SFFWorld's Favorite Books of 2005!

Discussion in 'Fantasy / Horror' started by Rob B, Mar 3, 2006.

  1. Rob B

    Rob B \m/ BEER \m/ Staff Member

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    Well, it is a little bit late, but I've finally tallied the results of our annual Best Of poll. I’d like to thank all of our members for participating, as well as those folks who joined and by posting in the poll. For the record I’ll be using “points” and “votes” to refer to the books on and off the list. “Votes” refers to each appearance on a person’s ballot, or post. Points are the rankings attributed to each book by virtue of where the poster placed them on their list.
    So without further adeiu, here are the results:

    1. The Warrior Prophet by R. Scott Bakker, with nearly 20 more points than the second place book...(Nice going Scott!)
    2. A Feast for Crows by George R. R. Martin

    The rest of the top vote-getters looks like this:
    3. Anansi Boys by Neil Gaiman
    4. The Wizard Knight by Gene Wolfe.*
    5. Shaman's Crossing by Robin Hobb
    6. Harry Potter and the Half-Blood Prince by J.K. Rowling
    7. Knife of Dreams by Robert Jordan
    8. Spin by Robert Charles Wilson
    9. Olympos by Dan Simmons
    10. Memories of Ice by Steven Erikson

    Some additional things to consider

    It may not come as a surprise the two books receiving most first place votes were Scott Bakker's The Warrior Prophet and Martin's A Feast for Crows.

    Just under the radar knocking on #10’s door were the following books, all tied with the same number of votes:

    The Carpet Makers
    Vellum
    Jonathan Strange & Mr. Norrell


    The book with the most total votes (not points) was actually A Feast for Crows. The book with the least amount of votes in the top 10: Memories of Ice – only three people actually voted for the book, but they all ranked # 1 or #2.

    The three books with the most votes not in the top 10 were Judas Unchained by Peter F. Hamilton, Elantris by Brandon Sanderson, and Veniss Underground by Jeff VanderMeer, each with four votes.

    About 80 total books were put in the “ballots,” so to speak, so the nominating field was fairly wide.

    *I decided to add all the votes for The Wizard and The Knight along with those who voted for the book as a single book together. The total tally for The WizardKnight was 15, The Knight – 20, and The Wizard – 14. If you want to remove my calculations for TWK then the list looks something like this:

    1. The Warrior Prophet by R. Scott Bakker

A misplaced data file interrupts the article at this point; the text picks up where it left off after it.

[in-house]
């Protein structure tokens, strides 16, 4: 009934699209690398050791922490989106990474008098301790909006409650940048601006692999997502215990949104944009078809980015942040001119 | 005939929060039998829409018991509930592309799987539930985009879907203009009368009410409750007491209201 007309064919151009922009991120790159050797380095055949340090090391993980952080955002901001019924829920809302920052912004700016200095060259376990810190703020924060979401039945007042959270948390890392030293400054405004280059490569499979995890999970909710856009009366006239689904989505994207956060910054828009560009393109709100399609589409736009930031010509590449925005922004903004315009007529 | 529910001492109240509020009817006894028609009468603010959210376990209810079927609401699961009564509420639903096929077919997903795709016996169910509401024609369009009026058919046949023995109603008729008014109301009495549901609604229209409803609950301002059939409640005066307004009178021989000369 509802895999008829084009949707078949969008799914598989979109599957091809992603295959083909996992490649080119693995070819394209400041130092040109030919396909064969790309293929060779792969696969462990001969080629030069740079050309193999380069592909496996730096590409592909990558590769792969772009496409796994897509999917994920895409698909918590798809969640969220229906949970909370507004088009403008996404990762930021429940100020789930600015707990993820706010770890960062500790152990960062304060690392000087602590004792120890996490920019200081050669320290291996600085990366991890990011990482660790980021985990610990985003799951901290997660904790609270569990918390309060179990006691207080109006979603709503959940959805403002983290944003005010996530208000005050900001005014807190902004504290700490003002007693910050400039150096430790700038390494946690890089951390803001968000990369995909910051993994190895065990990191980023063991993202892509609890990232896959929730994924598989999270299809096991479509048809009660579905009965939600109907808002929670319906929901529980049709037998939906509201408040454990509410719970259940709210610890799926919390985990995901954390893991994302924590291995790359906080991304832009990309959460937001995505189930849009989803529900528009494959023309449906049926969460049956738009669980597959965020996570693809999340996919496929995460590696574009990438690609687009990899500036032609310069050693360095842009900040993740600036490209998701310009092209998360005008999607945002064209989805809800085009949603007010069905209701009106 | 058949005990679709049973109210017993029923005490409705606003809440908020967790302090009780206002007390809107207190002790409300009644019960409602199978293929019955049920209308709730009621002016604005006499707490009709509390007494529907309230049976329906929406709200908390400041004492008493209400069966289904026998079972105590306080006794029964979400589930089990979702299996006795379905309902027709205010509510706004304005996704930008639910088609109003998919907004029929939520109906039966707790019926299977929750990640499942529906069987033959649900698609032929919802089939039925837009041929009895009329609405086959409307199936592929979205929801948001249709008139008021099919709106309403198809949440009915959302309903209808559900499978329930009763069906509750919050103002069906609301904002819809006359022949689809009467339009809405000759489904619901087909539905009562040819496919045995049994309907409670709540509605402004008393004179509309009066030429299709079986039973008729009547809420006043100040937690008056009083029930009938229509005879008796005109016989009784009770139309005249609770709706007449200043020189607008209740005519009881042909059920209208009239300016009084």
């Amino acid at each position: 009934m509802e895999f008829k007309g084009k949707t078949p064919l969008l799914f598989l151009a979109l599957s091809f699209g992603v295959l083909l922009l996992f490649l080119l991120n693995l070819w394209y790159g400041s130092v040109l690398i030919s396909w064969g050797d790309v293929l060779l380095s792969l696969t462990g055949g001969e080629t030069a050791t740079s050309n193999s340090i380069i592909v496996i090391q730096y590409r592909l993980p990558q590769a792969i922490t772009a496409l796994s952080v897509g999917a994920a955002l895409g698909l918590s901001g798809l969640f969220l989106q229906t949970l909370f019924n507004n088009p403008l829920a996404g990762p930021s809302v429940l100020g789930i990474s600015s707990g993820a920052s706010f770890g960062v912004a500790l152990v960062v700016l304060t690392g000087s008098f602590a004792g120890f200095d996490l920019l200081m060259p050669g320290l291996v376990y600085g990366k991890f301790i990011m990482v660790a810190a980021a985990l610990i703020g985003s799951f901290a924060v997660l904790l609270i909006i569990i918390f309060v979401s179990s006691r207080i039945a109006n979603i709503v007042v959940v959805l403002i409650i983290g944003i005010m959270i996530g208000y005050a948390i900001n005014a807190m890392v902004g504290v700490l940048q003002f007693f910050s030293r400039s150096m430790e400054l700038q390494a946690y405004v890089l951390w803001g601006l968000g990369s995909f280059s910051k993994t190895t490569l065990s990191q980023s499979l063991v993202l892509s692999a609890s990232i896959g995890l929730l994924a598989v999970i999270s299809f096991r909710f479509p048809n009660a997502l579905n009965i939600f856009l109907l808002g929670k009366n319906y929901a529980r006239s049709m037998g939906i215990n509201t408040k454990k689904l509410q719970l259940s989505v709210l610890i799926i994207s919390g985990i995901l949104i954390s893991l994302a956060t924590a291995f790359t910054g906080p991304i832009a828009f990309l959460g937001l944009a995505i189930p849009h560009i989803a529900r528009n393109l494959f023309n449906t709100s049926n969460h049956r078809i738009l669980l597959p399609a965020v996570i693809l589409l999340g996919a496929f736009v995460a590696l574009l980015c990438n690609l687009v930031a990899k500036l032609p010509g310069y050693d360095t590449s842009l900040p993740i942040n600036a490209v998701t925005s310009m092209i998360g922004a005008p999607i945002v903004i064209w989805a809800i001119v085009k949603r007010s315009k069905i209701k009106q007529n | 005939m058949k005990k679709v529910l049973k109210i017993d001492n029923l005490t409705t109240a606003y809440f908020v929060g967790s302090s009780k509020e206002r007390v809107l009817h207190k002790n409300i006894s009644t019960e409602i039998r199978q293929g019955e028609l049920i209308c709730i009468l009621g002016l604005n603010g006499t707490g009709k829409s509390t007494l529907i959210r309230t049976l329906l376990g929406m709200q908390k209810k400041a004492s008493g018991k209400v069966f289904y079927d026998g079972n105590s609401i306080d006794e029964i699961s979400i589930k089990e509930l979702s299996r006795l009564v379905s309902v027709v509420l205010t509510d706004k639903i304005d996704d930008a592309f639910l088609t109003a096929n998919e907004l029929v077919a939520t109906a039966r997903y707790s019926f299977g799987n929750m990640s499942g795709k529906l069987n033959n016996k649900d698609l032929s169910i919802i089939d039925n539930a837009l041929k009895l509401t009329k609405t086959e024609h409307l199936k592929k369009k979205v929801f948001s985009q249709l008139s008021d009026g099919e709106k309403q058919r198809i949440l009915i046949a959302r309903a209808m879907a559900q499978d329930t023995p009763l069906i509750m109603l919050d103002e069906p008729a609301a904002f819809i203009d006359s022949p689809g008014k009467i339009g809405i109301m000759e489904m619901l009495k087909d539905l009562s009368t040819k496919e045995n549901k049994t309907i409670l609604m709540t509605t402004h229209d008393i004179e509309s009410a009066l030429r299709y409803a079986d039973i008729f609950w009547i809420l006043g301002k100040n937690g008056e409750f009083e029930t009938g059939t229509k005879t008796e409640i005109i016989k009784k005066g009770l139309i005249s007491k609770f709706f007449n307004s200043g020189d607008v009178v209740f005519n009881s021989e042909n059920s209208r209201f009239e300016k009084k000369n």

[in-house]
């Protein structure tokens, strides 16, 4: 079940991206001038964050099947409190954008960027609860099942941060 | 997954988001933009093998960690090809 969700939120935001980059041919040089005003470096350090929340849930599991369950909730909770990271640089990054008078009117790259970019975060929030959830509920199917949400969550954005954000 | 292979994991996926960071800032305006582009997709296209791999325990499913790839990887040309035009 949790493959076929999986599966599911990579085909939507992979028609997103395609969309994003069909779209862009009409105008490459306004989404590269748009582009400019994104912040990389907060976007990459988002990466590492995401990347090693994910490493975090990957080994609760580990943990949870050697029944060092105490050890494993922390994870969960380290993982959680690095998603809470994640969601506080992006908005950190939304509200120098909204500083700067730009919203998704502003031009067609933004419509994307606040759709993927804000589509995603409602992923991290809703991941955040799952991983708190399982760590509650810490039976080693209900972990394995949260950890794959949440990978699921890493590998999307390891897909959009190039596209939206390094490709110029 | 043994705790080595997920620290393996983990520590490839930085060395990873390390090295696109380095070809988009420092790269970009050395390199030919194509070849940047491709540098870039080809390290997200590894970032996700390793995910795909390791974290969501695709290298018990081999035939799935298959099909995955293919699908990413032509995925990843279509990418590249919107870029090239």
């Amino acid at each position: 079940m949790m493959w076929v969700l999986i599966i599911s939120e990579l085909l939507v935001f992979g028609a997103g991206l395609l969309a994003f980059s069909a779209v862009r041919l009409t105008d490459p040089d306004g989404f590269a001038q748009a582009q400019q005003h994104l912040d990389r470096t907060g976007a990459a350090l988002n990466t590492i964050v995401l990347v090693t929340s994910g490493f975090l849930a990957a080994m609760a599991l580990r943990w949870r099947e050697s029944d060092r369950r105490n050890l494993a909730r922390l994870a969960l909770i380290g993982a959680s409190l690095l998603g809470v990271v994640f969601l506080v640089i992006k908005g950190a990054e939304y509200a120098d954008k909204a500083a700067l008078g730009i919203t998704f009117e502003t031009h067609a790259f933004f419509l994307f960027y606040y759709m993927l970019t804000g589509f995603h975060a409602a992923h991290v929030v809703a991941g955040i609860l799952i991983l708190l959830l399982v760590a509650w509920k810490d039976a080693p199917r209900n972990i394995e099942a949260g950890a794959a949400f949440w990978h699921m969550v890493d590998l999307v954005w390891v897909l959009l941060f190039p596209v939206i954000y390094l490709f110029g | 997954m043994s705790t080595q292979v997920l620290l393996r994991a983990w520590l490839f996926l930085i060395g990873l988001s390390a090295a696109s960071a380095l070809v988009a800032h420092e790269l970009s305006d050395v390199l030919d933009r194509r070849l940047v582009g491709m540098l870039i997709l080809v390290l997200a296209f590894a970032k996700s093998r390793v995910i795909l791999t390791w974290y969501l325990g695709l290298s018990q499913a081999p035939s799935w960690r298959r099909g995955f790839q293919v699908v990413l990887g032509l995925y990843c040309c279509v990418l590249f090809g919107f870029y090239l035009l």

2. A Feast for Crows by George R. R. Martin
    3. Anansi Boys by Neil Gaiman
    4. Shaman's Crossing by Robin Hobb
    5. Harry Potter and the Half-Blood Prince by J.K. Rowling
    6. Knife of Dreams by Robert Jordan
    7. Spin by Robert Charles Wilson
    8. Olympos by Dan Simmons
    9. Memories of Ice by Steven Erikson & The Knight by Gene Wolfe
    10. Vellum by Hal Duncan, The Carpet Makers & JS&MN
     
  2. werewolfv2

    werewolfv2 Book worm

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    eh? not many votes for Deadhouse Gates I take it?
     
  3. Jack

    Jack Hyperpower!

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    The winna' of SFFWorld's Favorite Books in 2006:

    THE THOUSANDFOLD THOUGHT!

    And the crowd goes wild!

    Just a prediction. Also further smarmy comments: Feast For Crows? *rolls eyes almost imperceptibly*

    But big grats to Bakker, I think TWP earned its position. Though to be honest, I would've placed Anansi Boys above it. Then again, I would've placed Jon Strange at #1, so. :D

    Thanks for everyone who voted, and please disregard the smarm.
     
  4. Rob B

    Rob B \m/ BEER \m/ Staff Member

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    If I read TWP in 2005, I would have voted for it, but I actually read the book in 2004. :D

    werewolfv2 - only three people voted for Deadhouse Gates. A lot of our members read it when it first published in UK/Canada.
     
  5. Ouroboros

    Ouroboros Give me liberty!

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    Looks like I'm going to have to read the Bakker trilogy ... its been on my radar for a while. :)
     
  6. JohnH

    JohnH Abstainer from Foolosophy

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    I likely would have voted for Bakker's book as well had I read last year and not 2004. And while Deadhouse Gates would never have been the pick for the year that I read it, The Bonehunters, I'm not sure about (I guess bending the rules a little I could vote for TTT). It rivals a couple of others but there are one or two I could see surpassing it (it likely would be in the top five as it stands now). No doubt, though the book could make three different years to be judged. Which seems silly to me. But both comments underline the inherent and inescapable flaw in such a judging/ranking tabulation.

    Leaving it open to mass market seems a mistake to me, but as I am happy that any recognition to Bakker takes place, I'll leave to personal tastes that likely are not very egalitarian.
     
  7. Hereford Eye

    Hereford Eye Just Another Philistine

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    Did Old Man's War get any nods at all?
     
  8. Rob B

    Rob B \m/ BEER \m/ Staff Member

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    I don't think there were any votes for Old Man's War, but I have heard very good things about it, as well as its sequel, The Ghost Brigades.
     
  9. Hereford Eye

    Hereford Eye Just Another Philistine

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    It's a much easier read than Olympos yet it deals successfully with some ineresting issues. Also leaves some questions on the table. Also has one of the more interesting takes on quantuum realities that I have encountered including how get from a to b at FTL without violating the state of the art in physics.
    Yet it didn't make any of the lists.
     
  10. Yobmod

    Yobmod Yobmod